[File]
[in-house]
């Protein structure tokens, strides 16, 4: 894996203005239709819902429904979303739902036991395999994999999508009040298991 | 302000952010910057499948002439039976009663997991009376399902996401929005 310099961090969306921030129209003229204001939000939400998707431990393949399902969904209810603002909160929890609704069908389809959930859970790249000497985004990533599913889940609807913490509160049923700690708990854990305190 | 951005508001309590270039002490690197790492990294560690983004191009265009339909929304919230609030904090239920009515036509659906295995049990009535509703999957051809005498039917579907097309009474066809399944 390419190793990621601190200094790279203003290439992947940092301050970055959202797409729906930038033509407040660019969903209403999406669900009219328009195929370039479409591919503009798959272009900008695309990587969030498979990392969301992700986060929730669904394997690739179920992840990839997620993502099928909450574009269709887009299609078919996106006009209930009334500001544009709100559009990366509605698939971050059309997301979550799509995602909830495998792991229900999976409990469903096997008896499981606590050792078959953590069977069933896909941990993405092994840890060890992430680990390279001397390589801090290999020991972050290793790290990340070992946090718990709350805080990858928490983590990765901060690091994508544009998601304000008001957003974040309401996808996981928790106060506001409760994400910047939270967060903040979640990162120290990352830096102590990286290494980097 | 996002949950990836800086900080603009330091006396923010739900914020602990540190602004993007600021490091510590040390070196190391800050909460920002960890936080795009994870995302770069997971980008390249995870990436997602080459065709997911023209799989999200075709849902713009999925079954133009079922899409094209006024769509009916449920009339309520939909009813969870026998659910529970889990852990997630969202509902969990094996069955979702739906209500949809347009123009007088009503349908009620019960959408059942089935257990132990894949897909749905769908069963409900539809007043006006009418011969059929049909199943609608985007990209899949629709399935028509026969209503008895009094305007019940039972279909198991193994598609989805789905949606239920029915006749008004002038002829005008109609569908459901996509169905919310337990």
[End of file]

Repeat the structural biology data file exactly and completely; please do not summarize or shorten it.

[in-house]
């Protein structure tokens, strides 16, 4: 894996203005239709819902429904979303739902036991395999994999999508009040298991 | 302000952010910057499948002439039976009663997991009376399902996401929005 310099961090969306921030129209003229204001939000939400998707431990393949399902969904209810603002909160929890609704069908389809959930859970790249000497985004990533599913889940609807913490509160049923700690708990854990305190 | 951005508001309590270039002490690197790492990294560690983004191009265009339909929304919230609030904090239920009515036509659906295995049990009535509703999957051809005498039917579907097309009474066809399944 390419190793990621601190200094790279203003290439992947940092301050970055959202797409729906930038033509407040660019969903209403999406669900009219328009195929370039479409591919503009798959272009900008695309990587969030498979990392969301992700986060929730669904394997690739179920992840990839997620993502099928909450574009269709887009299609078919996106006009209930009334500001544009709100559009990366509605698939971050059309997301979550799509995602909830495998792991229900999976409990469903096997008896499981606590050792078959953590069977069933896909941990993405092994840890060890992430680990390279001397390589801090290999020991972050290793790290990340070992946090718990709350805080990858928490983590990765901060690091994508544009998601304000008001957003974040309401996808996981928790106060506001409760994400910047939270967060903040979640990162120290990352830096102590990286290494980097 | 996002949950990836800086900080603009330091006396923010739900914020602990540190602004993007600021490091510590040390070196190391800050909460920002960890936080795009994870995302770069997971980008390249995870990436997602080459065709997911023209799989999200075709849902713009999925079954133009079922899409094209006024769509009916449920009339309520939909009813969870026998659910529970889990852990997630969202509902969990094996069955979702739906209500949809347009123009007088009503349908009620019960959408059942089935257990132990894949897909749905769908069963409900539809007043006006009418011969059929049909199943609608985007990209899949629709399935028509026969209503008895009094305007019940039972279909198991193994598609989805789905949606239920029915006749008004002038002829005008109609569908459901996509169905919310337990």